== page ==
A Taste of Power
In South Cotabato, an indigenous community has always lived without electricity—until now. What is it like to finally have a taste of power?
We call on the government to support distributed renewable energy (DRE) systems in ancestral domains as part of its menu of responses to the climatecrisis.
The Wound That Never Heals
Today, on World Environment Day, we affirm our solidarity with communities scarred by mining. In this video, we look at an indigenous people in the Philippines who are nursing a wound, thanks to mining, that never heals.
Sulagad for Land and Nature
On the occasion of LRC's 32nd anniversary, we are proud to share our short documentary on sulagad, the worldview of the Teduray and Lambangian which holds nature as a sacred source of life. It also refers to their practices related to growing and consuming food that respects or is harmonious with agro-ecological principles. Sulagad is thus one of the models for sustainable development.
Massacre of 8 Taboli-Manobo indigenous peoples in a coffee plantation in South Cotabato, Philippines
December 3, 2018 -- One year ago today, 8 Taboli-Manobo community members in Barangay Ned, Lake Sebu, South Cotabato were killed in an alleged military operations against communist rebels. But to tag them as “rebels” is to disregard their rights as defenders of their land and ancestral domain. For more than 28 years, they have struggled, with Datu Victor, to protect their ancestral domain from the encroachment of coffee plantations and coal mining.
Lost Rivers, Lost Lives: 25th Anniversary of the Marinduque Minespill
December 6, 2018 -- 25 years ago today, Marinduque experienced the worst mining disaster in Philippine history. The Marcopper-buillt Mogpog river dam burst, flooding the downstream villages in Mogpog. A toxic deluge swept through the valley, submerging villages, farmland, and the town of Mogpog where two children were swept to their deaths.
The Marcopper mine spill was the worst mining disaster in Philippine history. It rendered Marinduque island's rivers and bay lifeless, leaving fishing and farming families severely affected.
More than two decades on, justice remains elusive for the people of Marinduque. Let's not forget the people and communities of Marinduque.
What happened in Marinduque should remind us how difficult it is to exact accountability from large-scale mining companies. It is high time we scrap the 1995 Mining Act, which just gives large-scale companies who destroy the environment a slap on the wrist. We need to pass the Alternative Minerals Management Bill (AMMB), which will wrest the control of our natural resources from large-scale mining and return it to the government.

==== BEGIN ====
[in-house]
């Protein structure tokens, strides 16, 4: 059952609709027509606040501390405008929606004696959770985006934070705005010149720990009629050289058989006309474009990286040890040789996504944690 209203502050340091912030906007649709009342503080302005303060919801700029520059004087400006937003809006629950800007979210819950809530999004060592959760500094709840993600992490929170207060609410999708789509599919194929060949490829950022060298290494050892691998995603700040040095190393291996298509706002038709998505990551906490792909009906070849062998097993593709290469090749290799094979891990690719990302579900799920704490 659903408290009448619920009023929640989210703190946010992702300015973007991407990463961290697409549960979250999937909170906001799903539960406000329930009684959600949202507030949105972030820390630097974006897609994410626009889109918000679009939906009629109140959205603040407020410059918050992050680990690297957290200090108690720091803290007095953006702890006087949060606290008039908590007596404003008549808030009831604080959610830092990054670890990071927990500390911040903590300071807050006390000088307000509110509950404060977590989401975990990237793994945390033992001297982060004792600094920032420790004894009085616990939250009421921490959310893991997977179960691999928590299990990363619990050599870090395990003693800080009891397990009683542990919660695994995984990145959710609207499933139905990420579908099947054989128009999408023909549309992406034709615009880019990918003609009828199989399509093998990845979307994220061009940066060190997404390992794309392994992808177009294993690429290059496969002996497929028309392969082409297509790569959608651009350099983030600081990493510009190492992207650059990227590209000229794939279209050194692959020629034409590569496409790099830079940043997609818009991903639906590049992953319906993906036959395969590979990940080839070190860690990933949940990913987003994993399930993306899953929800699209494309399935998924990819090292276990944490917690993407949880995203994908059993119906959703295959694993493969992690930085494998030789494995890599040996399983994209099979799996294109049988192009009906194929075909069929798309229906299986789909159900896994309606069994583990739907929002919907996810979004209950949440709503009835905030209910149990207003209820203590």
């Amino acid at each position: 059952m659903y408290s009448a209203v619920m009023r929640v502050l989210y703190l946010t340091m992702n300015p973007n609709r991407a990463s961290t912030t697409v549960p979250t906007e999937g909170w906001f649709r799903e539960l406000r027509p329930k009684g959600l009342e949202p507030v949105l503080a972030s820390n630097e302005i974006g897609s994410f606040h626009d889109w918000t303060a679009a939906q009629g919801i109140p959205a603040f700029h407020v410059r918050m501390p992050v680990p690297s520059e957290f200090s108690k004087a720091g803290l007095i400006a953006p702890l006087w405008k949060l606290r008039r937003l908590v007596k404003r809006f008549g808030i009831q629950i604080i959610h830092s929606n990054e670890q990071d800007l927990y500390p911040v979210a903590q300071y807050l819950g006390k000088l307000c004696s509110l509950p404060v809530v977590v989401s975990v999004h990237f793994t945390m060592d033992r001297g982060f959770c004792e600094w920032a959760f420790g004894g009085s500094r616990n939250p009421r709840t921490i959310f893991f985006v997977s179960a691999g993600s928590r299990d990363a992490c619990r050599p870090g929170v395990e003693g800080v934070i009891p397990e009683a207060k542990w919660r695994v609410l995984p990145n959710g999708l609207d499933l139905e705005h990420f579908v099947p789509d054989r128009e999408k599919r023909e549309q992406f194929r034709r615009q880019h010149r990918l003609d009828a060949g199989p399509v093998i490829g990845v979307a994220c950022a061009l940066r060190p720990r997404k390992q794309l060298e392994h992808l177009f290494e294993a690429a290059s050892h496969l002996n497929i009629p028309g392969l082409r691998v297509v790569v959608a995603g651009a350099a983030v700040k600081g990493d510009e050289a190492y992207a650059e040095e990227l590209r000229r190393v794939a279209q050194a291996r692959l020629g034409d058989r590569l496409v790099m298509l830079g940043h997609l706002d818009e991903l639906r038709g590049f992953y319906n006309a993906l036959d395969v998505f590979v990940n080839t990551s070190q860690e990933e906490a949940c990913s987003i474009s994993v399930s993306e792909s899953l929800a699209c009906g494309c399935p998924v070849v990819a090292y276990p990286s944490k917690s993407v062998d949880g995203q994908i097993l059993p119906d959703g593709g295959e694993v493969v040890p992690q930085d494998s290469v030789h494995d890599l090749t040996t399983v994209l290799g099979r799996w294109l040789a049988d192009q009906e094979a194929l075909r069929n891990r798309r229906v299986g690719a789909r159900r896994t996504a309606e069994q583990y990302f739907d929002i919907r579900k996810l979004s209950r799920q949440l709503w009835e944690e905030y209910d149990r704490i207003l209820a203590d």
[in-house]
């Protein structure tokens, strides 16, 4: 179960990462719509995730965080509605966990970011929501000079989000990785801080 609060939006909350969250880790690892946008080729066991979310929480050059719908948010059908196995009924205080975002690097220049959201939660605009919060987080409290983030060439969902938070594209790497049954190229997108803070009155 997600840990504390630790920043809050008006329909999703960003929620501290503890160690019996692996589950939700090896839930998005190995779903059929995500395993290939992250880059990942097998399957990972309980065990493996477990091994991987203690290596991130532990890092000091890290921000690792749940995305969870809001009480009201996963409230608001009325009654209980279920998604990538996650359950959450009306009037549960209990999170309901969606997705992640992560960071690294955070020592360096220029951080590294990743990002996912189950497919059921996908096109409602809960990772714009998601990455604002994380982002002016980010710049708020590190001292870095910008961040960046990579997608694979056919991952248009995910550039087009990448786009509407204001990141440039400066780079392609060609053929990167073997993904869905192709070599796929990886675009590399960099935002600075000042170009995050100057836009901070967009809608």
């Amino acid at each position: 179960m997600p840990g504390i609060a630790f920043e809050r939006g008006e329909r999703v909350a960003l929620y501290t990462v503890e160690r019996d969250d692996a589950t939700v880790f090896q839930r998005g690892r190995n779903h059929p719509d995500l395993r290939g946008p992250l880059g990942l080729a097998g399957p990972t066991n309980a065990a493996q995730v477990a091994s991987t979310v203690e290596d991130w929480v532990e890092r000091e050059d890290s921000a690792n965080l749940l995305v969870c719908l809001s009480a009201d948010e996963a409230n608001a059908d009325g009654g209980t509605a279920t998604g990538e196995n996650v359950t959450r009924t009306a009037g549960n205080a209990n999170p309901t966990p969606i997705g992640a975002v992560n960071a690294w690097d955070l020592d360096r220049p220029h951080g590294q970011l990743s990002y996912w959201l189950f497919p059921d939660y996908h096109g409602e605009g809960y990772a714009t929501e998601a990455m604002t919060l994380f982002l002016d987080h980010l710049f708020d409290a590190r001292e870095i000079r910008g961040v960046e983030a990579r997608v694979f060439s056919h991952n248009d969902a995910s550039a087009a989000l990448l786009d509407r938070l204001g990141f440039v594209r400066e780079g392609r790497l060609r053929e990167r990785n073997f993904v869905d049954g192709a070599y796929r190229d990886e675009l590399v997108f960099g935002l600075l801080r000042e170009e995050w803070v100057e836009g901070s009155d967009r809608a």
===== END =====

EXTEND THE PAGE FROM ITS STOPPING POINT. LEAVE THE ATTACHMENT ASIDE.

Marcopper and Asian Development Bank, which initially funded the project, are still not held liable.
It is time that governments sign the UN Binding Treaty on Business and Human Rights to hold Transnational Corporations accountable for projects that cause grave human rights violations and environmental disasters. This liability must also extend to International Financial Institutions that fund those projects.
Evacuees in their own land
The Lumad are in danger of becoming a “minority within a minority.” Watch our video and find out why.
Defending the Last Frontier
In 1991, the DENR issued a licensed agreement, which was a year later converted into the Industrial Forest Management Agreement (IFMA). In this video, we see how this affects the lives of the T'boli living in Sitio Datal Bonlangon and their call for the cancellation of the agreement that threatens the survival of their people, as well as their rights to their ancestral lands.
Marcopper Mining Disaster
Pilipino ang nagdurusa, dayuhan ang nagtatamasa. Ano ang halaga ng kaunlaran kung ang kapalit nito ay kapahamakan sa ating mamamayan?" In this short documentary, we learn why the Marcopper Mining Disaster is not just a mining disaster but also one of the largest environmental disasters to occur in Philippine history. Find out how it continues to affect the lives of the people living in Marinduque and why even two decades later, there is still no end in sight for the victims' quest for justice.
A short video documentary about the struggle of the residents in the small village of Brgy. Didipio, Kasibu, Nueva Vizcaya against OceanaGold, a multi-national gold mining corporation from Australia who was one of the first awarded with the Financial Technical Assitance Agreement (FTAA) under RA no. 7942 or the Philippine Mining Act of 1995.